Queenstown Council Fining Wicked Campers

Media Release 7 April 2016
Family First NZ is welcoming the decision by the Queenstown District Council to fine Wicked Campers $300 when their vehicle displays offensive slogans.

“That will be quite a few $300 fines. We’ll be encouraging our supporters to watch out for and report offending signage on Wicked Campers,” says Bob McCoskrie, National Director of Family First NZ.

“Wicked Campers are guilty of giving New Zealand families the one-fingered wave. But families and now councils are now fighting back. It’s about protecting children and protecting families from highly offensive and harmful messaging. It’s also about businesses showing some social responsibility.”

Council told Mountain Scene: “..(W)hen we have evidence of a sign-written camper that we believe is sexually explicit, lewd or otherwise offensive, we will issue a $300 infringement. That will either be when one of our routine parking patrols finds a vehicle that breaches our rules, or we receive a complaint from the public.”

According to the Rotorua Daily Post, a van load of Australian tourists in a Wicked Camper covered a slogan on their van with tape. They said the slogan was offensive and they did not want to be associated with it or allow children to see it either.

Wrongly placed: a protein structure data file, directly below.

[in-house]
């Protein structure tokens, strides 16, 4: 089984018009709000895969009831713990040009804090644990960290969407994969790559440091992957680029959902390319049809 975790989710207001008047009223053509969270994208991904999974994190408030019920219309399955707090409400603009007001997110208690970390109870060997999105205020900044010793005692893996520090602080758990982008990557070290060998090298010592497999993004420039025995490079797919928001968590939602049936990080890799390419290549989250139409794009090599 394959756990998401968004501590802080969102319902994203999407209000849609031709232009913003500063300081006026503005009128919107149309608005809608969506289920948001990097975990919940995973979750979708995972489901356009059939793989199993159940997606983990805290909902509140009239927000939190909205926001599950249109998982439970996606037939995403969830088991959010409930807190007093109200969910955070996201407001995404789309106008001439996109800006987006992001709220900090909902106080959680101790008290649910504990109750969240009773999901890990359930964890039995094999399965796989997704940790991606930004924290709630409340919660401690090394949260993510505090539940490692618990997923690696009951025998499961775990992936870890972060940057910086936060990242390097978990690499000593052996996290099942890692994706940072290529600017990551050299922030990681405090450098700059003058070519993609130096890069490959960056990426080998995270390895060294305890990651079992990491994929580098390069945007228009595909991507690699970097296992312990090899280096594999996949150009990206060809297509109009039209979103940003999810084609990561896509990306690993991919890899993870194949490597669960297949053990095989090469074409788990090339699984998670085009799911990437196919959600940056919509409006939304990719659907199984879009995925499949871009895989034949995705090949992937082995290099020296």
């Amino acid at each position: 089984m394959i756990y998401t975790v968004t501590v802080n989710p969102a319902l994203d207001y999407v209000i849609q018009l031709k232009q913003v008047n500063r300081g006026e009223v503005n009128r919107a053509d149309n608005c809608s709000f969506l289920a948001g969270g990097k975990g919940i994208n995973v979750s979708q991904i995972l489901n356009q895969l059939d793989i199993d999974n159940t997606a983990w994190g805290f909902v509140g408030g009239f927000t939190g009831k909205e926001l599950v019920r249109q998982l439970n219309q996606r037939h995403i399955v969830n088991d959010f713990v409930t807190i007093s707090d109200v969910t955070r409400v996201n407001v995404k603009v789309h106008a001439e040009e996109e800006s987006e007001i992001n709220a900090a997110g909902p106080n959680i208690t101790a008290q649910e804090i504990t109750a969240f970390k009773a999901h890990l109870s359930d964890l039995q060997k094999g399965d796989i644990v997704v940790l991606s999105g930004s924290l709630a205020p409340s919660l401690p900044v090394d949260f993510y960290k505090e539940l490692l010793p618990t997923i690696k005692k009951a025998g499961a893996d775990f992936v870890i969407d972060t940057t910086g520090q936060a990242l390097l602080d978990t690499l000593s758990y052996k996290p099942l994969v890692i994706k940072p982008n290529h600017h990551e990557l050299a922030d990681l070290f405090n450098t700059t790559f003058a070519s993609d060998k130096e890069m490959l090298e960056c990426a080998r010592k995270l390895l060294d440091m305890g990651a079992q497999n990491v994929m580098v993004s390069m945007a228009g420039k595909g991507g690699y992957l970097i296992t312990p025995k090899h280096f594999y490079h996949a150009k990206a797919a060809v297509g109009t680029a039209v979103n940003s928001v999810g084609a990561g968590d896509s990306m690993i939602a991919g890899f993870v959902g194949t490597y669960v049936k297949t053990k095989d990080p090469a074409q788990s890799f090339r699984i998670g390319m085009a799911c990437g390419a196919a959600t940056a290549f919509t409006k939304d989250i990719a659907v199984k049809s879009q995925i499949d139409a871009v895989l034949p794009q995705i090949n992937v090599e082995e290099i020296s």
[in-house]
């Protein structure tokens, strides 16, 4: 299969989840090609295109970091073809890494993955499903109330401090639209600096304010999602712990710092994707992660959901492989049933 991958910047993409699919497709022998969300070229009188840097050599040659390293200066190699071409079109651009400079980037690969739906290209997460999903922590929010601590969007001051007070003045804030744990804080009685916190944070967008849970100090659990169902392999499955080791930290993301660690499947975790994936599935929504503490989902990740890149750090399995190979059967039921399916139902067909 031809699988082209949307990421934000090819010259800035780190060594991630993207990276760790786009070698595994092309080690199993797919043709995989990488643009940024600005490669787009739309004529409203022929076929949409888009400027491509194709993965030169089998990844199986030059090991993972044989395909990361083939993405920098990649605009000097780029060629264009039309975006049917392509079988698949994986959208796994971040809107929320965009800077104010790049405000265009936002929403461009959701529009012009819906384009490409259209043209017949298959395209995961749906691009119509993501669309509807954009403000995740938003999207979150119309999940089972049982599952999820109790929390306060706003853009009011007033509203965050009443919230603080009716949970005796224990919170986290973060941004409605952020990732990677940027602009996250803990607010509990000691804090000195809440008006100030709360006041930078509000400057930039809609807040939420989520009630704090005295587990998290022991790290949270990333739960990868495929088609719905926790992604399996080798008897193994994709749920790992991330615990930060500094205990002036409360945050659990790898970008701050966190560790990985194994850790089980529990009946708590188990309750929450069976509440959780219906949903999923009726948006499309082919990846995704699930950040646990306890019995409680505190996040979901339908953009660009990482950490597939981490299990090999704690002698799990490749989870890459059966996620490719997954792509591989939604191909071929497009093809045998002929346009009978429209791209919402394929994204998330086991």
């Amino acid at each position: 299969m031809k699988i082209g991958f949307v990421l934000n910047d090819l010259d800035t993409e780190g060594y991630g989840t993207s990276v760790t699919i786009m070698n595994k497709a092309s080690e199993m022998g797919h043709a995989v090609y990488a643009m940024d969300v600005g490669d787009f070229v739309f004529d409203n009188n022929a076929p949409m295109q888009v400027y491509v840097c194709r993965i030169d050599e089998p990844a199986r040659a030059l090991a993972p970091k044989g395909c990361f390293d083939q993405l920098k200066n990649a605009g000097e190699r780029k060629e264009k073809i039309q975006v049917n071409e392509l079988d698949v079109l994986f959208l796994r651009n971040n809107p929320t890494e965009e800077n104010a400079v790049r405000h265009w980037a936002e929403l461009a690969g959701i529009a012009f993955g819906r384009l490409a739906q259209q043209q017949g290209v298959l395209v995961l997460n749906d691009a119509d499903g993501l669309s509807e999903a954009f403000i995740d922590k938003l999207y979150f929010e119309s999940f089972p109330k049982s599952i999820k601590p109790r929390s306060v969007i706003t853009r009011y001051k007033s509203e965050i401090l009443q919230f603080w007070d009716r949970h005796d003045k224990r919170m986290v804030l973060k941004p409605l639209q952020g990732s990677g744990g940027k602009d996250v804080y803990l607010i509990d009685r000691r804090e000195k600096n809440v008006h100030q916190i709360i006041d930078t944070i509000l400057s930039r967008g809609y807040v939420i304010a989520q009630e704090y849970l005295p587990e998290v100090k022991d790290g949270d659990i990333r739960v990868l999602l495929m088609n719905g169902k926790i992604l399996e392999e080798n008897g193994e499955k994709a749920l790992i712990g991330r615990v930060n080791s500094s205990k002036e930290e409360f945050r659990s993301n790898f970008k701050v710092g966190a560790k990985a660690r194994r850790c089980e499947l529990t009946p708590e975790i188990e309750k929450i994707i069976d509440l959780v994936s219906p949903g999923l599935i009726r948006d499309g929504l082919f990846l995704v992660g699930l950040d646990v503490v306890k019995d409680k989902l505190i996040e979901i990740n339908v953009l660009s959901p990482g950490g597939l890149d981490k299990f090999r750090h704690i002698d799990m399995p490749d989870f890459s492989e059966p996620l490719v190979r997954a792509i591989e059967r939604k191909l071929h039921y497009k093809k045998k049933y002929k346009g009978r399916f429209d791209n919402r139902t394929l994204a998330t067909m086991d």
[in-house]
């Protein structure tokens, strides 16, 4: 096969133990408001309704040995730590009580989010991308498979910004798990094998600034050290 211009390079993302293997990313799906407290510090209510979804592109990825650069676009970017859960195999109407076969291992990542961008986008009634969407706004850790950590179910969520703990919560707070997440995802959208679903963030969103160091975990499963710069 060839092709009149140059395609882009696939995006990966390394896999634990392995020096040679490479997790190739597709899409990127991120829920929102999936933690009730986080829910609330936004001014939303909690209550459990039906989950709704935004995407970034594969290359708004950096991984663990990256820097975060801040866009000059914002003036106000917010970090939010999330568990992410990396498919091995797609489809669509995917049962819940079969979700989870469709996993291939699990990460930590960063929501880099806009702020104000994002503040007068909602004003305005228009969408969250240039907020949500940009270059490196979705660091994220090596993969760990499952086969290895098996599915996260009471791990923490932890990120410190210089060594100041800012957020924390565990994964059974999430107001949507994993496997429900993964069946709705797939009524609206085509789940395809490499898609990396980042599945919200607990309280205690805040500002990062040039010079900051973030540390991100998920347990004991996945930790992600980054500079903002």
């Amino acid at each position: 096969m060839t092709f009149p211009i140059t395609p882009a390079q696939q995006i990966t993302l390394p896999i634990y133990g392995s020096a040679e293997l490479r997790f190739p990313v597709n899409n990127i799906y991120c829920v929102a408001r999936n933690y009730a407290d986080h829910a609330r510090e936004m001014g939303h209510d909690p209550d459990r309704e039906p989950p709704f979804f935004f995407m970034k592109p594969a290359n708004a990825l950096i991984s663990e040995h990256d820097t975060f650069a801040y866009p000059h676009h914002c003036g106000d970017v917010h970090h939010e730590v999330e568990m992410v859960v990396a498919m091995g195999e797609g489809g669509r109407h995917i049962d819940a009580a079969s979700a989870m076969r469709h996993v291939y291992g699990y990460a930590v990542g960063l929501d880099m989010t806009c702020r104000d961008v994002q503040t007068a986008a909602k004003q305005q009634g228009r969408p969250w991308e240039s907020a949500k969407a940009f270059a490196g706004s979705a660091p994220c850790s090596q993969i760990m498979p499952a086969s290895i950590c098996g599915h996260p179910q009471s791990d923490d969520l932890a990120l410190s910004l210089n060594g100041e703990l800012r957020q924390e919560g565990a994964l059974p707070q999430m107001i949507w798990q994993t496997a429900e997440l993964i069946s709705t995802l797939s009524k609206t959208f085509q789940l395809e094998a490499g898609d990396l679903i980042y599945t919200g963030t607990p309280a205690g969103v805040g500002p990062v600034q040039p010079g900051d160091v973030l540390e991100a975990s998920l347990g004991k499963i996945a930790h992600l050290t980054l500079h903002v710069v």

And family camp owners are also targeting Wicked Campers which have offensive slogans in an attempt to get Wicked Campers to clean up their act.

Family First launched a campaign in February designed to pressure Wicked Campers in to removing offensive advertisements and messages. Families have made complaints to Queenstown, Invercargill, Taupo, Timaru, Christchurch, Matamata / Piako, and Thames local councils already, with further complaints to come. Family First has also contacted Disney, Coke, and Pepsi regarding images used by Wicked Campers that bring their brands into disrepute. 

An independent survey of 1,000 NZ’ers in 2013 found that 72% of respondents supporting large public billboards being G-rated suitable for children to view. Strongest support came from women. Only 21% opposed.

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